Attention deficit hyperactivity disorder (ADHD) – also sometimes known as hyperkinetic disorder or attention deficit disorder (ADD) – is a disorder that affects behaviour and learning abilities in children. ADHD in children is a relatively common problem, affecting up to one in 20 children of school age. It is thought that genetics, low birth weight and exposure to toxins in the womb may contribute to the development of ADHD.
ADHD in children is a worry for any parent. It is important to know that you can get help from the private healthcare sector as well as your own GP and the NHS. Private clinics and hospitals throughout the UK can help treat ADHD in children, and can care for you and your child to over several years as necessary.
What are the symptoms of ADHD in children?
The symptoms associated with ADHD in children fall into three main categories:
inattentive symptoms such as being forgetful and easily distracted with an unusually short attention span
hyperactive symptoms such as being unable to sit still or play quietly or being generally overactive
impulsive symptoms such as not waiting their turn in queues or when talking
ADHD in children is usually mainly inattentive, hyperactive or impulsive but most children have a mixture of all three types of symptom.
Because the symptoms of ADHD in children are so variable, ADHD can sometimes go unnoticed. If left untreated, the symptoms of ADHD can affect children’s’ ability to learn and can impair their development. Early diagnosis and treatment are crucial for children with ADHD and private healthcare can mean shorter waiting times and less delay.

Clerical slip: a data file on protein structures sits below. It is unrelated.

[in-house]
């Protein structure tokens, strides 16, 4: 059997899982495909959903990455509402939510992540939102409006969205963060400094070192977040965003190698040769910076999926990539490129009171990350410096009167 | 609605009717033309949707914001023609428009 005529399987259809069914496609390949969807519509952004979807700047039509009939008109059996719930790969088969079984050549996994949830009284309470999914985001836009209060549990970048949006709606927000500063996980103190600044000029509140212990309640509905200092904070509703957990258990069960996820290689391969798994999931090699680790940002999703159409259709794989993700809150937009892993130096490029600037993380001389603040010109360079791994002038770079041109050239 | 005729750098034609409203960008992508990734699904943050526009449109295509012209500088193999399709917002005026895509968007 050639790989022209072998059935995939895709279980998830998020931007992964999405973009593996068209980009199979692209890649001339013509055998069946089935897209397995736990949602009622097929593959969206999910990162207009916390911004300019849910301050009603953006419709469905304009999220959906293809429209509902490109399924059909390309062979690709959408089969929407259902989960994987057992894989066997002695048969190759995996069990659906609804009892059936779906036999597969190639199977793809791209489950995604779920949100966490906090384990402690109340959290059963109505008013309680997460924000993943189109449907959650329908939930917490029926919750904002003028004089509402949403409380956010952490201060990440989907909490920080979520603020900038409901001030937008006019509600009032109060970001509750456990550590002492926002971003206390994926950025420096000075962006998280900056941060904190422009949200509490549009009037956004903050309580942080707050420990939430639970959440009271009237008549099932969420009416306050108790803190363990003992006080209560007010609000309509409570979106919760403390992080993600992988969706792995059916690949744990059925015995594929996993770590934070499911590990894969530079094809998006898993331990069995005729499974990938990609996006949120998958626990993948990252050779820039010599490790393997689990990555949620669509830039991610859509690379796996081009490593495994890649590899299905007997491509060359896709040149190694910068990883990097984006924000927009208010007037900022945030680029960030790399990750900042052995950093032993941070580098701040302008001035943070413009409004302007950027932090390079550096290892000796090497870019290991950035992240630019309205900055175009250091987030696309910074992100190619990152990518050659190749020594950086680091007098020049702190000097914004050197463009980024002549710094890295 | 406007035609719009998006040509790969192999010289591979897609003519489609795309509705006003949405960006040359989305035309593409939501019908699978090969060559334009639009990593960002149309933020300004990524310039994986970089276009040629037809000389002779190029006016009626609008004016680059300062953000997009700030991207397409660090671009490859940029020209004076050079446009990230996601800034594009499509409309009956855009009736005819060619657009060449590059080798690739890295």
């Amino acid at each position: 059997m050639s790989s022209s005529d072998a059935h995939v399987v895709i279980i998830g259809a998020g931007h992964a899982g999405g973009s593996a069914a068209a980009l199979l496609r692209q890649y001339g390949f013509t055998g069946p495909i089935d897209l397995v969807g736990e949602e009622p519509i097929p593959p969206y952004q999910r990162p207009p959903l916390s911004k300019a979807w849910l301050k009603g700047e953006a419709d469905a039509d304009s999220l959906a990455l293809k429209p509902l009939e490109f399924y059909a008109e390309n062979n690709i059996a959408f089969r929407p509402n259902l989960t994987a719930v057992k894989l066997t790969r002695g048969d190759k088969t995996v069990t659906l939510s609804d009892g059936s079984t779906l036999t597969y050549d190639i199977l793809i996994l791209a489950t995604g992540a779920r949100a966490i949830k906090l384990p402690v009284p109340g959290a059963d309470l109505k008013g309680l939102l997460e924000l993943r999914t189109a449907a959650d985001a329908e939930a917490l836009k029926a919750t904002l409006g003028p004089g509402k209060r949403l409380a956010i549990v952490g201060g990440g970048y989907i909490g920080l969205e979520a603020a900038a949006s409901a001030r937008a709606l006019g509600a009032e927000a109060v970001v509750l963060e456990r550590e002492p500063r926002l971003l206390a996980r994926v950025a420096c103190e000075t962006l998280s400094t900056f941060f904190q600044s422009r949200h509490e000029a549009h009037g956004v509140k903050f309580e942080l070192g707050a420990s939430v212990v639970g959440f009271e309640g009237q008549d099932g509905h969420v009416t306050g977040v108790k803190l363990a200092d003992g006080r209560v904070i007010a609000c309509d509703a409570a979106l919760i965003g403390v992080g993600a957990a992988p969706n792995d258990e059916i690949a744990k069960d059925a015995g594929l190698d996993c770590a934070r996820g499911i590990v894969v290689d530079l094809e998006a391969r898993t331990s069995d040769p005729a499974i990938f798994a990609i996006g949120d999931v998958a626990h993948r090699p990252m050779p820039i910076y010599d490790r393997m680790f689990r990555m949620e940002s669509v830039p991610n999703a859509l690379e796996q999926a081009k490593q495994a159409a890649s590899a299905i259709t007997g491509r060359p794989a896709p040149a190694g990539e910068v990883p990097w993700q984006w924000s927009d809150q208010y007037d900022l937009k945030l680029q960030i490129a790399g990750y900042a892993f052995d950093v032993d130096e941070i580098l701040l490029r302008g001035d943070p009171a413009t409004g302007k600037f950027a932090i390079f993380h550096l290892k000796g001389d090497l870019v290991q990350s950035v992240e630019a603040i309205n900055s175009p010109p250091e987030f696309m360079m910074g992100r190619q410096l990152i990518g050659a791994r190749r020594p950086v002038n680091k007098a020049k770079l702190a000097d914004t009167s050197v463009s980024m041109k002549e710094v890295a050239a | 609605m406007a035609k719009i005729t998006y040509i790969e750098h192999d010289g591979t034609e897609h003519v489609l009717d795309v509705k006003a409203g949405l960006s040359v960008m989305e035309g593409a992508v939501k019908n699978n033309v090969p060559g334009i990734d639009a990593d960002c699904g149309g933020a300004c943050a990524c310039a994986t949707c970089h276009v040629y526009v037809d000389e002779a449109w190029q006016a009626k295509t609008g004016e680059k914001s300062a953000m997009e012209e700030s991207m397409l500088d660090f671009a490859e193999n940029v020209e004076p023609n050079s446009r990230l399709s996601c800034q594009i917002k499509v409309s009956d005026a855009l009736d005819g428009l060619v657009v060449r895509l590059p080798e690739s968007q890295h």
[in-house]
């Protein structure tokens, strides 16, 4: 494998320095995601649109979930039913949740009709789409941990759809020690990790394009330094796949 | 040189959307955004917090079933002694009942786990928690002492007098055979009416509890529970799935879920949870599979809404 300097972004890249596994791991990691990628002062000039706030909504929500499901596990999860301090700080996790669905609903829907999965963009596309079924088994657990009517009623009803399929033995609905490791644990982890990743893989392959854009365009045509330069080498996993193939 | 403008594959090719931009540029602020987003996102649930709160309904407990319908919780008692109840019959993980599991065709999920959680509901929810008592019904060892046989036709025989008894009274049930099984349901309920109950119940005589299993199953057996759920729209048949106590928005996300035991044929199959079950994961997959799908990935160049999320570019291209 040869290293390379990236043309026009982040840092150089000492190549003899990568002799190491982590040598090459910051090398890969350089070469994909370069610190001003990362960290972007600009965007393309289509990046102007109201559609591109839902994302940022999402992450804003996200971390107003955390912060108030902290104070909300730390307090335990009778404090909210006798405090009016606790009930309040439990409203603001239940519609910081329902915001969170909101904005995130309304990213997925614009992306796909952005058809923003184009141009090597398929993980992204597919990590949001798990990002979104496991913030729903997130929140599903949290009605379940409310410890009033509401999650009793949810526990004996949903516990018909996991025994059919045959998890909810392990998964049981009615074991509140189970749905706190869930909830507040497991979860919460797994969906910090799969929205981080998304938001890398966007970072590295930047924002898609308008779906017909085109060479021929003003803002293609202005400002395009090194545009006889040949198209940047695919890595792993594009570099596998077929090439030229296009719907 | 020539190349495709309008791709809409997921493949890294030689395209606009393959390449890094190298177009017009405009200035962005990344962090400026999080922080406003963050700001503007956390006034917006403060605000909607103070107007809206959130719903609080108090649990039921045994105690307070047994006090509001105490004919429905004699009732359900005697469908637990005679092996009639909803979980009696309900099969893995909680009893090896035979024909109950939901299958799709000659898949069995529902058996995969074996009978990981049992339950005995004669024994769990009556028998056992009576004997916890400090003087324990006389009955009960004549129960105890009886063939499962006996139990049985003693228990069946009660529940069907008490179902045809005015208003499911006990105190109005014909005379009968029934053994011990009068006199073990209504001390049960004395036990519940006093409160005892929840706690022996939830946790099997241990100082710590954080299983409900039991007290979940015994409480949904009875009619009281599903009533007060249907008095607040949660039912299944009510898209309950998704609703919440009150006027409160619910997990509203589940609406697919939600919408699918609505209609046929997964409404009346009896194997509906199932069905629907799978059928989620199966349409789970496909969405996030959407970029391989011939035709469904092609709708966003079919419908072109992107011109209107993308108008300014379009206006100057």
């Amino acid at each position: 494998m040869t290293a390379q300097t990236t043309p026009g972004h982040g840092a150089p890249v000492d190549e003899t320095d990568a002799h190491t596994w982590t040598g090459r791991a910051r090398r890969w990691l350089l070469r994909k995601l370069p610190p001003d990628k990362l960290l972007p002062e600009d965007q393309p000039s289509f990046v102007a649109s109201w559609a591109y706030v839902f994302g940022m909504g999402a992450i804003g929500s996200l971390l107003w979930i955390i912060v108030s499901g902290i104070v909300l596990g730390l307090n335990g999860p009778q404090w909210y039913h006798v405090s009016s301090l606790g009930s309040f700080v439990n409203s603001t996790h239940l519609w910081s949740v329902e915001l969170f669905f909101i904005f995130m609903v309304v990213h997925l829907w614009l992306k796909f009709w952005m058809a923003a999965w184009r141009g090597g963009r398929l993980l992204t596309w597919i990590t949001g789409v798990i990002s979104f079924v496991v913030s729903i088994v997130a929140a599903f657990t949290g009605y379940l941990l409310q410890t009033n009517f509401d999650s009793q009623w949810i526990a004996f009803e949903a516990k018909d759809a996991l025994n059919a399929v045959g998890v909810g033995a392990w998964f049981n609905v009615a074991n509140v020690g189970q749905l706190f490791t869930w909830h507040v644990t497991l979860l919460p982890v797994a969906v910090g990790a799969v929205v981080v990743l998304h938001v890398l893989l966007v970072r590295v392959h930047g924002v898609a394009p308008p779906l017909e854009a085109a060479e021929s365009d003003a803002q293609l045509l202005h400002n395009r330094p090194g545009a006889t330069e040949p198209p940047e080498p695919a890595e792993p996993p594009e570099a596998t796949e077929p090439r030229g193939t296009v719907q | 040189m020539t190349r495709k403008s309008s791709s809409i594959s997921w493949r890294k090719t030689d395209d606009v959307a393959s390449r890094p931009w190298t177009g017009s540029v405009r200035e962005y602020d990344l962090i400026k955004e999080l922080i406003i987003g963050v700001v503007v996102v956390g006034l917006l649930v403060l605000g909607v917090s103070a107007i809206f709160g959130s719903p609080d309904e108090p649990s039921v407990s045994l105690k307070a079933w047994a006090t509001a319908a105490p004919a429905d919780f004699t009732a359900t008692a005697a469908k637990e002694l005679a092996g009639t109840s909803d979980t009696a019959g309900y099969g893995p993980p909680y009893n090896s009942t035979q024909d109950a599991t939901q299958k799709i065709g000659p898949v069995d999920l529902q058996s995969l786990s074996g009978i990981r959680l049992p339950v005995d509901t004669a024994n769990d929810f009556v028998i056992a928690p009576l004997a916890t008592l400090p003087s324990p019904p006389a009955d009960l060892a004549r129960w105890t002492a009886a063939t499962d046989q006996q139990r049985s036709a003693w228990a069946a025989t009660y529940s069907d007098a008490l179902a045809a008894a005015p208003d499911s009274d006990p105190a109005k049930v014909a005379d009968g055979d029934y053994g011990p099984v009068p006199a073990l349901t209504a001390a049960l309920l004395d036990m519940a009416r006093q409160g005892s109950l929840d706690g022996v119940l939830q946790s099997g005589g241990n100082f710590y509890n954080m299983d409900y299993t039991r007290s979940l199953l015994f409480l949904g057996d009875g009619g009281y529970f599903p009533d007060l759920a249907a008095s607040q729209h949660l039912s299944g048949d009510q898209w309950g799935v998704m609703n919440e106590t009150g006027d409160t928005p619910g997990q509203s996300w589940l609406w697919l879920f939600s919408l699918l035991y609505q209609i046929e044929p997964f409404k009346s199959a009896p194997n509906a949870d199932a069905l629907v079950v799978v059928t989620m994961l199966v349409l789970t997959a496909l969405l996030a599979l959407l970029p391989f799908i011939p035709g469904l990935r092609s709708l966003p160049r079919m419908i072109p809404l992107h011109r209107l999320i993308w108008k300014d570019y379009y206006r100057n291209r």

How is ADHD in children diagnosed?
The first step, whether you opt for NHS or private treatment for ADHD is to have your child’s behaviour and medical history assessed. If ADHD is suspected, your child will be referred to a specialist. This could be a child psychologist, child psychiatrist or a paediatrician.
A diagnosis of ADHD in children is usually based on behaviour in different settings (such as home and school) after other causes such as hearing problems have been ruled out. Therefore, to get a firm diagnosis, your child’s specialist will need to spend time observing their behaviour and gaining insights from you and other people who know your child well. Some private specialist assessment centres may also perform psychological tests such as the Weschler test or a Test of Variables of Attention (TOVA) as part of the diagnosis.
What help is available for ADHD in children?
Treatment for ADHD in children depends on the individual child and their symptoms, but most children benefit from a combination of different treatments:
Talking therapies such as behavioural counselling to help your child modify their behaviour and cope with their condition
Strategies for managing behaviour at home. Your child’s specialist may be able to help with this or put you in touch with support groups or classes to help you
Dietary changes such as cutting out sugar, caffeine or food additives or adding vitamin and mineral supplements and omega-3 can sometimes reduce symptoms of ADHD in children
Medicines that balance the levels of specific chemicals in the brain may sometimes be used to treatment ADHD in children, such as methylphenidate (eg Concerta XL), atomexetine and dexamfetamine
Private paediatric treatment for other behavioural disorders
Other behavioural disorders in children can be treated privately, including autism spectrum disorders, conduct disorder (characterised by aggression and antisocial behaviour), childhood anxiety or depression, adjustment disorders (such as following a traumatic event or life change), and obsessive compulsive disorder.